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  • Stu Farrelly

The New Era of Home Brew

Things have changed since the days your dad brewed beer out in the back shed. A new wave of homebrew means you can brew beer at home that tastes as good (if not better) than beer from the bottle shop. Equipment has advanced significantly, too. Now you can pour beer on tap at home just like at the pub, turning your place into the neighbourhood local.


Beer tastes have come a long way from simple lagers, ales and stouts. With the explosion of craft breweries, the different styles of beers seem endless. The good news is that homebrew has joined the party. From old favourites like Tooheys New to an easy-drinking pale ale, hoppy hazy, or experimental sour, the range of ingredients these days makes it easy for anyone to replicate the craft brewery experience at home.

Once you enter the homebrew world, there’ll be no looking back. The Hunter Region has a fantastic network of brewers keen to share their tips and experience. Across the three Noble Barons stores, we bring together the brewing community with regular events, like our ‘Barons Brew Club' meet-ups and ‘Learn to Brew’ workshops.

With the cost of living skyrocketing, savings from brewing beer at home are a major benefit. So, how much can homebrewing really save you? Take Australia’s most popular craft beer, Stone and Wood’s Pacific Ale, which sets you back about $79 a case, or $3.30 per stubby. A Byron Beast Extract Can Recipe Kit makes a similar style beer and costs $38.85 to make 19L of beer. That’s equivalent to two cases, or 69 cents per stubby.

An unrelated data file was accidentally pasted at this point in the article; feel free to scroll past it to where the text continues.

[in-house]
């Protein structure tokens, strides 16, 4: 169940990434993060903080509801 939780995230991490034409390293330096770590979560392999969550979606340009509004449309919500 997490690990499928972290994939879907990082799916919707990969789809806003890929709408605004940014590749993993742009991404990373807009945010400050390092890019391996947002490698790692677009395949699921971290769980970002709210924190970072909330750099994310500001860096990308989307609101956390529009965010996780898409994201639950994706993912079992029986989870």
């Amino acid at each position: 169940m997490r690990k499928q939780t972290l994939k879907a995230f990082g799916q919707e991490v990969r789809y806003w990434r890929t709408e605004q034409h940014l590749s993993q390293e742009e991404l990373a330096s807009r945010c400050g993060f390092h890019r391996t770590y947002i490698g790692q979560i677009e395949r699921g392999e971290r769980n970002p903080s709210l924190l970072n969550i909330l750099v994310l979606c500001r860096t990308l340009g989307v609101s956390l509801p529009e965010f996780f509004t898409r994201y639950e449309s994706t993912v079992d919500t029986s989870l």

You’ll need the right equipment to get you going. A Basic Starter Kit includes everything you need to put down your first brew and costs $89. Add that to the cost of your recipe kit, and the total is $2.28 per beer. You’ve already recouped your set-up costs after your first brew.

Sure, going to the bottle shop is quicker and easier than making homebrew. But exactly how much time are we talking? Using an Extract Can Recipe Kit, the process is fast – just an hour is all you need to get your beer in the fermenter. The fermentation time is then around two weeks.

If you are bottling your beer, which is where most home brewers start, allow about an hour to sanitise, set up, bottle and cap your brew. If you are kegging, the process is even quicker, taking less than 20 minutes.

The next step is probably the hardest… patience! Whilst your bottled beer can be enjoyed after one month, it will taste much better if you leave it to carbonate and age for two to three months.

If patience isn’t your virtue, opt for kegging, and you can be sampling your brew just 24 hours after transferring to the keg. It’s quick and straightforward to have beer on tap at home with a kegerator system.

Sounds easy, right? Well, say hello to your new summer hobby. Come in for a chat with the expert team at Noble Barons, and we’ll be happy to help get you started.


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